View of “Ettore Spalletti,” 2014. MAXXI National Museum of XXI Century Arts, Rome. Back wall: Voce Bassa (Low Voice), 2014. Right wall: each Parole di colore (Words of Color), 2011.

View of “Ettore Spalletti,” 2014. MAXXI National Museum of XXI Century Arts, Rome. Back wall: Voce Bassa (Low Voice), 2014. Right wall: each Parole di colore (Words of Color), 2011.

Ettore Spalletti

View of “Ettore Spalletti,” 2014. MAXXI National Museum of XXI Century Arts, Rome. Back wall: Voce Bassa (Low Voice), 2014. Right wall: each Parole di colore (Words of Color), 2011.

This distinctive exhibition of Ettore Spalletti’s work, organized in three different venues in as many cities, achieves a unique presentation that conveys the complexity of his practice from both an emotional and a factual point of view, revealing his inner geography as well as his dedication to detail and love for material. Recent works are on display at MAXXI, in some cases conceived in dialogue with Zaha Hadid’s idiosyncratic architectural space. One example is Voce Bassa (Low Voice), 2014, an enormous panel of a joyful light-blue color laid out on the floor, following the museum’s ascending ramp. In the works on the wall, the blues, alternating with powder pinks, unfold in all their nuances and seem to almost settle like dust or talc against the white volumes of the shaped columns. The room installation designed for the exhibition in Rome, Un giorno così bianco, così bianco (A Day So White, So White), 2013, from which the thee-part show takes its title, is a white cube—a meditative space, a concentrated and isolated microcosm in which the viewer is enveloped by luminosity. The eleven white panels that cover the room are not all parallel to the wall; three of them jut out, distanced from the wall by white pencils, sharpened at both ends, creating acute angles, shadows, and unexpected volumes. The white is blinding, its intensity further emphasized by the vibration of the gold leaf that highlights the vertical edges.

The exhibition in Turin contains twenty-five works dating from the 1970s through today, most from Spalletti’s studio in Abruzzo, with the intention of reconstructing the aura of that silent and protected space, drenched as it is in a light that conveys the reverberations of sea and sky. Indeed, it is precisely the surrounding and absorbing luminosity of the Adriatic Sea that is the source of the artist’s blues and pinks, similar to Tiepolo’s Venetian tones—atmospheric, impalpable colors.

Finally, Museo MADRE in Naples is hosting a nonchronological retrospective, in which fifty-eight works, from the late ’60s to the present, establish a nonlinear dialogue. The paintings, columns, alabaster cubes, works on paper, and room works become more intense or more rarefied, depending on the density of the natural light, in a relationship between interior and exterior that constantly creates a reenchanted space. The exhibition path is divided into a succession of rooms not unlike Fra Angelico’s cells at the Convent of San Marco in Florence, and the works affirm their almost devotional nature and the intimate and spiritual quality of Spalletti’s art, establishing a close rapport with the viewer and focusing on the internal energy—not mental but experiential—of the artist’s work.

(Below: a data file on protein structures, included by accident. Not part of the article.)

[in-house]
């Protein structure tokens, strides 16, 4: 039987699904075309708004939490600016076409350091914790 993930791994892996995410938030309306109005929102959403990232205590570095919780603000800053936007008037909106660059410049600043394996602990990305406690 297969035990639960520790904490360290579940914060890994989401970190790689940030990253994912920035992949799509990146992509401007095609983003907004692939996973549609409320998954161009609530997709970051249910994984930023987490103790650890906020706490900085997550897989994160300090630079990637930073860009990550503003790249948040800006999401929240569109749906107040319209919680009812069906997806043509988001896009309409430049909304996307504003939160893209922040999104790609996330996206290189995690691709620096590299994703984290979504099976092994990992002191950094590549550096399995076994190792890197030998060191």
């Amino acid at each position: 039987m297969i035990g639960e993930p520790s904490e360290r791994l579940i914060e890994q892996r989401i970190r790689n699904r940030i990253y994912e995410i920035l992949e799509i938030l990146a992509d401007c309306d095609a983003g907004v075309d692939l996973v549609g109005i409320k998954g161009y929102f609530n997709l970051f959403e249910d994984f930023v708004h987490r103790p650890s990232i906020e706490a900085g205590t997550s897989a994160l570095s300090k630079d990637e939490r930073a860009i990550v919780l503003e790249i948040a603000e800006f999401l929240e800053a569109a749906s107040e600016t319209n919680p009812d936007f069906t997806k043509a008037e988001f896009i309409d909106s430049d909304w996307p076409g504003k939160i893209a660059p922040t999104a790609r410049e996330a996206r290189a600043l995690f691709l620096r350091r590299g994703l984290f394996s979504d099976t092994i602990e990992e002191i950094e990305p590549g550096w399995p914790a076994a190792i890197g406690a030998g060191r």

This is an art marked by its economy, one that is more about subtraction than addition. The process of applying colors in successive layers, always on a horizontal plane, is one that extends over time: A mix of oil paints, diluted with pigments and plaster, is applied every day at the same time for about three weeks, until Spalletti has obtained the desired thickness. Next, he begins a process of abrasion that releases the true color, which reveals itself in pigments that sit freely on the surface like a fine dust, in minuscule fragments of pictorial material in suspension. There is an imperceptible outward movement of the color from inside the work—very similar to the atmospheric effect of Mark Rothko’s paintings—that simultaneously presents transparency and depth. And the work has an internal rhythm, like a breath, or a barely discernible humming, which often slides into silence, in the opaque absorbency of the monochromatic surfaces. Whether applied to flat surfaces or volumes or rooms, all of Spalletti’s paintings vibrate with these powdery pigments in a sort of temporal continuum, as if the manifestation of the painting were in a state of evolution: something occurring in the air, at that moment. It is not an event that has already occurred in the studio, of which the viewer takes note, but rather something in which the viewer participates, in a continuous present, almost as if to confirm, here and now, the work’s vital manifestation in every moment. And the colors dance in this atmosphere, between sky, dawn, and sea, between retina and heart; they give us back the quiet and luminosity of an emotional geography, of an inner panorama emptied of images, but heightened in a dimension of pure event.

Ida Panicelli

Translated from Italian by Marguerite Shore.